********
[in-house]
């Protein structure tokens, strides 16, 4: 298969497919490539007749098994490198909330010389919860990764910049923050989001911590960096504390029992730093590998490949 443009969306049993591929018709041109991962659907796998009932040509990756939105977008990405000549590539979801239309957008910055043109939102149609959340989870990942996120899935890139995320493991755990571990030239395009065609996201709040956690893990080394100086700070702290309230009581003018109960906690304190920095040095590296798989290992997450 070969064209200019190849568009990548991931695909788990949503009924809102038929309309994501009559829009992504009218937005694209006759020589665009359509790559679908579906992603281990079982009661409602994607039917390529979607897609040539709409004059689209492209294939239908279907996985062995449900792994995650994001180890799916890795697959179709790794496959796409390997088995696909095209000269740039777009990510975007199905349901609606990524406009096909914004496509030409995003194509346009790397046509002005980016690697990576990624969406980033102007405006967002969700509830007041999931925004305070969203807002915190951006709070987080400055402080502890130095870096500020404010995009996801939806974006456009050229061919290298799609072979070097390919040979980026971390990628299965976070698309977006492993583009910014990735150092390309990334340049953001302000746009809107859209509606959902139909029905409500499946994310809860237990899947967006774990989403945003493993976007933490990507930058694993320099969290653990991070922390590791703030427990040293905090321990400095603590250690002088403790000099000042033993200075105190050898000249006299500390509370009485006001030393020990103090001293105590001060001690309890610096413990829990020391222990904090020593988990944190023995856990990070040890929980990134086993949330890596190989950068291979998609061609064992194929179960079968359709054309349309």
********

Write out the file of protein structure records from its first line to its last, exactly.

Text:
[in-house]
């Protein structure tokens, strides 16, 4: 298969497919490539007749098994490198909330010389919860990764910049923050989001911590960096504390029992730093590998490949 443009969306049993591929018709041109991962659907796998009932040509990756939105977008990405000549590539979801239309957008910055043109939102149609959340989870990942996120899935890139995320493991755990571990030239395009065609996201709040956690893990080394100086700070702290309230009581003018109960906690304190920095040095590296798989290992997450 070969064209200019190849568009990548991931695909788990949503009924809102038929309309994501009559829009992504009218937005694209006759020589665009359509790559679908579906992603281990079982009661409602994607039917390529979607897609040539709409004059689209492209294939239908279907996985062995449900792994995650994001180890799916890795697959179709790794496959796409390997088995696909095209000269740039777009990510975007199905349901609606990524406009096909914004496509030409995003194509346009790397046509002005980016690697990576990624969406980033102007405006967002969700509830007041999931925004305070969203807002915190951006709070987080400055402080502890130095870096500020404010995009996801939806974006456009050229061919290298799609072979070097390919040979980026971390990628299965976070698309977006492993583009910014990735150092390309990334340049953001302000746009809107859209509606959902139909029905409500499946994310809860237990899947967006774990989403945003493993976007933490990507930058694993320099969290653990991070922390590791703030427990040293905090321990400095603590250690002088403790000099000042033993200075105190050898000249006299500390509370009485006001030393020990103090001293105590001060001690309890610096413990829990020391222990904090020593988990944190023995856990990070040890929980990134086993949330890596190989950068291979998609061609064992194929179960079968359709054309349309």